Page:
Although talks "are ongoing" with the airframer about future orders of either the Max or current generation 737-800s, he complained "Boeing can't tell you what the Max looks like or what the fuel saving is".
An additional stumbling block is the carrier's concept for a standing-only area on its flights, raising capacity to 230 passengers from 189 on an all-seated aircraft. This would require the removal of the rear lavatories and final six rows of seats in the 737. "We won't place any new order until they [Boeing] come up with a fix for this issue," said O'Leary.
In the meantime Ryanair has approached an undisclosed aviation regulator with a view to trialling standing-area flights, but has received "no positive response". Ryanair is still considering ordering the Comac C919, added O'Leary, and has a design team working with the Chinese airframer toward a 200-seat variant of the baseline 174-seat aircraft in the 2018-19 timeframe. Airbus was not currently in the running, he said.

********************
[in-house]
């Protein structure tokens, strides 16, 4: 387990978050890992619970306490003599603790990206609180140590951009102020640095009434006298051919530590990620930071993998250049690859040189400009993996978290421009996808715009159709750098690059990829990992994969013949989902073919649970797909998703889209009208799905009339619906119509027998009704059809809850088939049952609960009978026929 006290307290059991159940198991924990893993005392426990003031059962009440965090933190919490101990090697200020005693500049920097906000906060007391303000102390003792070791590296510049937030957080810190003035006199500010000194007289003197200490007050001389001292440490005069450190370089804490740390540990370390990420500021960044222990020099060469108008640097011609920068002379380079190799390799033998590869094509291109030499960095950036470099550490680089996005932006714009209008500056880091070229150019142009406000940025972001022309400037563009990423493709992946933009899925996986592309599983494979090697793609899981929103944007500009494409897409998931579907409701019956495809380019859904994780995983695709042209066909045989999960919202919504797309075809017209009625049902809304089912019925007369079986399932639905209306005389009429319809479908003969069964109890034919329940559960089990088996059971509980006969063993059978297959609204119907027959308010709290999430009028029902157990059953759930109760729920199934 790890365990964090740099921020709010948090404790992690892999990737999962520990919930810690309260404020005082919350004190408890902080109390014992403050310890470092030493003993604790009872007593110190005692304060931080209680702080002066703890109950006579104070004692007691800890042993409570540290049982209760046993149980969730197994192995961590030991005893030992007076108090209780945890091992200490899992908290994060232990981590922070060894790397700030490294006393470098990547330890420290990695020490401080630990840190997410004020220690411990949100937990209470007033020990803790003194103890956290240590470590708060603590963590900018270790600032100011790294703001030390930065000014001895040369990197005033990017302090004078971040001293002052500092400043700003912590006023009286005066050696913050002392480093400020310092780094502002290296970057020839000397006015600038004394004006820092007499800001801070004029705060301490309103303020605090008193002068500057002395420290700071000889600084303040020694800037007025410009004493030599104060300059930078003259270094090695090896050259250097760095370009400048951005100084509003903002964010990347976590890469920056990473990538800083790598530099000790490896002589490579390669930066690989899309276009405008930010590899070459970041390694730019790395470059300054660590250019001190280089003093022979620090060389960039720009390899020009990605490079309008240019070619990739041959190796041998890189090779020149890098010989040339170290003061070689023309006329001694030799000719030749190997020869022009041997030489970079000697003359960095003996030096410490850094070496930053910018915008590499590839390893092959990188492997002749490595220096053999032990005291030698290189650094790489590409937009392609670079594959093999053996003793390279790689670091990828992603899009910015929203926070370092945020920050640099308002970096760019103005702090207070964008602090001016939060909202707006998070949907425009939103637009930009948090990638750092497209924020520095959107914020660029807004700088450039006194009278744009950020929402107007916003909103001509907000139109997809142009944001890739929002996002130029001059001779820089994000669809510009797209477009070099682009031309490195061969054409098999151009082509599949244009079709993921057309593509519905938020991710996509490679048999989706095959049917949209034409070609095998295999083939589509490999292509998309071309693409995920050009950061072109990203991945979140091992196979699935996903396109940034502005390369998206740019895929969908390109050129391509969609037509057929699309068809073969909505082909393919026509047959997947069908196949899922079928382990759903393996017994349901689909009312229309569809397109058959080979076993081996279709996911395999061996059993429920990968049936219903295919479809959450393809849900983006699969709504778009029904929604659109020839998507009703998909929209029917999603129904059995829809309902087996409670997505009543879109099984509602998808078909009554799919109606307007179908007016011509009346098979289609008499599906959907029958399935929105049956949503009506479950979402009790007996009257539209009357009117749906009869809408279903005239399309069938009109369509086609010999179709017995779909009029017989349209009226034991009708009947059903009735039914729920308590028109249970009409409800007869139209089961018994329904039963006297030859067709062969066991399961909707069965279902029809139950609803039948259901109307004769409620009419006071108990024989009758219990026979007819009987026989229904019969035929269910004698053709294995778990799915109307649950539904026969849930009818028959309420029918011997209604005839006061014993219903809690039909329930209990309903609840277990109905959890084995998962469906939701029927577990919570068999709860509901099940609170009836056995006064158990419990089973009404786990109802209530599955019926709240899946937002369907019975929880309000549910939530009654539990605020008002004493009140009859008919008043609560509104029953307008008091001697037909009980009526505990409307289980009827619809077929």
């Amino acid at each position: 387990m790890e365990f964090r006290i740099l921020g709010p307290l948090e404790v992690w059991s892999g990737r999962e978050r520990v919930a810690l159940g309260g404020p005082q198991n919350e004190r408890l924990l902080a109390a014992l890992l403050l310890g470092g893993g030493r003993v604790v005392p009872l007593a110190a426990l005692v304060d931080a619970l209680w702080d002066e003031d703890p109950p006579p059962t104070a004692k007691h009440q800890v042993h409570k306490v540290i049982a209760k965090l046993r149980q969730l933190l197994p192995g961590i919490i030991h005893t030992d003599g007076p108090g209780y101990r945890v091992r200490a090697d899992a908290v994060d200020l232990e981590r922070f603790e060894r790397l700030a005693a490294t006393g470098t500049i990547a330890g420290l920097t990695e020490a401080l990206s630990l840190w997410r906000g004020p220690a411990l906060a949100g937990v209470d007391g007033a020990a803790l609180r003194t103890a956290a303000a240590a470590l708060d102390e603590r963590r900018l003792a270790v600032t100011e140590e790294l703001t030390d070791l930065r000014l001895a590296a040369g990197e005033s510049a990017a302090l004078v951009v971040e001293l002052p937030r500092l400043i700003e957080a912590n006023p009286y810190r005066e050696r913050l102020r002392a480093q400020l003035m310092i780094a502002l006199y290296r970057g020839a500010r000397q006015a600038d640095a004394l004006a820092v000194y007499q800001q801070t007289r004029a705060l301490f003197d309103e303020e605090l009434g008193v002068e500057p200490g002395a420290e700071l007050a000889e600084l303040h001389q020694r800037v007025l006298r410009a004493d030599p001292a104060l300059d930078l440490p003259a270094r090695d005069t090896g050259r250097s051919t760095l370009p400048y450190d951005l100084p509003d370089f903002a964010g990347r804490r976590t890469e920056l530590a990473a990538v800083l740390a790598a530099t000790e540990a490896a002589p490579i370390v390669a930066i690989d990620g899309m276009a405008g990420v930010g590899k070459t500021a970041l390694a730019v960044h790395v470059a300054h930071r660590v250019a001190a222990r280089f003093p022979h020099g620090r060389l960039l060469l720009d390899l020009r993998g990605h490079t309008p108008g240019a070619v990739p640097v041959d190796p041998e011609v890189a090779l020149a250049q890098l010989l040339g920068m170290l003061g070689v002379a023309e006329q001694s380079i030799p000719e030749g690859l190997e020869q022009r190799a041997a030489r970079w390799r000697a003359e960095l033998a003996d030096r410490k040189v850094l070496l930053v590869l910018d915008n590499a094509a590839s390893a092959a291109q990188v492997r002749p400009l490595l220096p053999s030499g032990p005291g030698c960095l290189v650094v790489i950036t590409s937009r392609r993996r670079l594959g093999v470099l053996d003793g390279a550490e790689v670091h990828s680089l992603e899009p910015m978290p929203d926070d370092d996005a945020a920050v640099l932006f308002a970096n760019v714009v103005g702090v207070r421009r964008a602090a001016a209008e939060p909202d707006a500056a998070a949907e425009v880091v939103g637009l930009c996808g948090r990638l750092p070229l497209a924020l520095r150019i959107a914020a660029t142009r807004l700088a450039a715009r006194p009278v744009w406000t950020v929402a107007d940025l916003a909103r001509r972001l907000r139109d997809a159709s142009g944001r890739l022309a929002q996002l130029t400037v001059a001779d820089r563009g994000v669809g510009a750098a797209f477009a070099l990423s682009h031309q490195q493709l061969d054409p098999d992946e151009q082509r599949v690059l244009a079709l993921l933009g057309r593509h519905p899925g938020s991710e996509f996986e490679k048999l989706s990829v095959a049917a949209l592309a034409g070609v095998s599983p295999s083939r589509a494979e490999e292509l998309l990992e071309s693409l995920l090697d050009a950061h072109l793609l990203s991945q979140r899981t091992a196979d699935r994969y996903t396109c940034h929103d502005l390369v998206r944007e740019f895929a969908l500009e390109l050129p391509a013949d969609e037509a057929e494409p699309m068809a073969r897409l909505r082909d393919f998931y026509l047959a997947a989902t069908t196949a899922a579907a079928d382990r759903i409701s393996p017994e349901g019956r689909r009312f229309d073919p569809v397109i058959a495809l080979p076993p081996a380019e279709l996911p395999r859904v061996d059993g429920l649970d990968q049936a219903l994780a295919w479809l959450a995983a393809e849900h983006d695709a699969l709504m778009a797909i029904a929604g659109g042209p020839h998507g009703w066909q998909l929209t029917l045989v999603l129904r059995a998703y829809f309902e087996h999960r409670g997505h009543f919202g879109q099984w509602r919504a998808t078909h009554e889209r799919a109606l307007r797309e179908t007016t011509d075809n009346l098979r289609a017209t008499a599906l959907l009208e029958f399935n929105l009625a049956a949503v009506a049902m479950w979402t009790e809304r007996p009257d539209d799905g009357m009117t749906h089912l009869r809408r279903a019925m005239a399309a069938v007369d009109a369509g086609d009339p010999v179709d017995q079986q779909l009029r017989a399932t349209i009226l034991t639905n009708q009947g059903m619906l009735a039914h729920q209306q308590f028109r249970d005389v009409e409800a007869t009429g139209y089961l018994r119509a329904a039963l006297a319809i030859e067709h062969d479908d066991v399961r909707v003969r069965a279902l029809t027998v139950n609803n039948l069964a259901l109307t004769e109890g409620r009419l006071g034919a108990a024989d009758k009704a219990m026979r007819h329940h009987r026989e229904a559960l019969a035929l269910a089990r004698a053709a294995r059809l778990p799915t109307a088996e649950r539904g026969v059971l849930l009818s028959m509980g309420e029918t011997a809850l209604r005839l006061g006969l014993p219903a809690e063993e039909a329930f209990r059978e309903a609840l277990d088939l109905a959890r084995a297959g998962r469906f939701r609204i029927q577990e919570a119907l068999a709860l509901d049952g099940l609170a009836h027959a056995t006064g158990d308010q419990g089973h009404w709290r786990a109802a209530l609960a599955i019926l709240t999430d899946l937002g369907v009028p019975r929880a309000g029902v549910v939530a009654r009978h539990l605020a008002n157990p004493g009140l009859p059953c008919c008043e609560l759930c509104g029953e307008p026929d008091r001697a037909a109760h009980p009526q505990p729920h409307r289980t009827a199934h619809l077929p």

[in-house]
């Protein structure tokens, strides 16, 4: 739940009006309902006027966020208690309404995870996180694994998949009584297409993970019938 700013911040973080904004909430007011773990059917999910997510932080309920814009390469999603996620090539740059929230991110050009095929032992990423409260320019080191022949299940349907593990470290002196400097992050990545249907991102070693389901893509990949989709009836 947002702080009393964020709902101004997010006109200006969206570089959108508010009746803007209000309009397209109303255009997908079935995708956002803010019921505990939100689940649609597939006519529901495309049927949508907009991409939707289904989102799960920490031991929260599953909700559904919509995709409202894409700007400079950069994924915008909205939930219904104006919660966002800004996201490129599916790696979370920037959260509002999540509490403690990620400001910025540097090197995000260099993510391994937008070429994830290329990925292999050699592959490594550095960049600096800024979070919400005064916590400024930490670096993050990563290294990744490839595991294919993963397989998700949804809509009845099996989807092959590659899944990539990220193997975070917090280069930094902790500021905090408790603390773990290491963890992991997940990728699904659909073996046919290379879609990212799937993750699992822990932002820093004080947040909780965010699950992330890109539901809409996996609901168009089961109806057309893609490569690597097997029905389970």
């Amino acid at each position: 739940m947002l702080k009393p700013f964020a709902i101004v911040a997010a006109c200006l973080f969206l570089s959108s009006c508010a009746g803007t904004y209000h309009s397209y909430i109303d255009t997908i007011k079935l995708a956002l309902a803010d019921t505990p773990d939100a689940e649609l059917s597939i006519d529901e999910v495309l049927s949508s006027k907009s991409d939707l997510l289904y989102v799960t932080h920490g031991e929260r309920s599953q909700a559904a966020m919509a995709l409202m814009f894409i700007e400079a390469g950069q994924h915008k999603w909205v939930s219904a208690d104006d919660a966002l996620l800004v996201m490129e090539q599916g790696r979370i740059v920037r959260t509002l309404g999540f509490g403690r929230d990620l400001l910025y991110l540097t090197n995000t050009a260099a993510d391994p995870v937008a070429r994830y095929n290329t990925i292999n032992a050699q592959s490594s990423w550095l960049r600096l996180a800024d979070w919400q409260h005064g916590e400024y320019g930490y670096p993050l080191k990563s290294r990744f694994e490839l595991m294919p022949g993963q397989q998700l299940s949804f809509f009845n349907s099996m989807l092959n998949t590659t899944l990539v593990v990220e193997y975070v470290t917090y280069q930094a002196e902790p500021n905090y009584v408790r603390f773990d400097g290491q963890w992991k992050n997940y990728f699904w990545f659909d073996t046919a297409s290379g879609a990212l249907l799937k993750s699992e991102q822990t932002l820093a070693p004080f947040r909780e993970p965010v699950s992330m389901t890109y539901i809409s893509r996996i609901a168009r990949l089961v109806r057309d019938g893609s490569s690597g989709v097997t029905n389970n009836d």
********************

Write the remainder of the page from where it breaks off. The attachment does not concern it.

Meanwhile, he criticized the UK government's lack of a clear policy towards the aviation sector and said it was damaging the UK's competitiveness. Since Airline Passenger Duty was introduced in 2007, UK passenger numbers have fallen by 20%, said O'Leary.
He called for the government to "stop pandering to the idiot environmentalists and even less sensible Nimbys" and add extra runways at London Heathrow, Gatwick and Stansted as these airports are already served by existing public transport and road infrastructure. Seeking to construct a new airport in "the estuary of Boris [Johnson's] imagination" with no road or rail links for delivery in 30 years time was, he said "complete and utter bloody lunacy even by Boris's standards".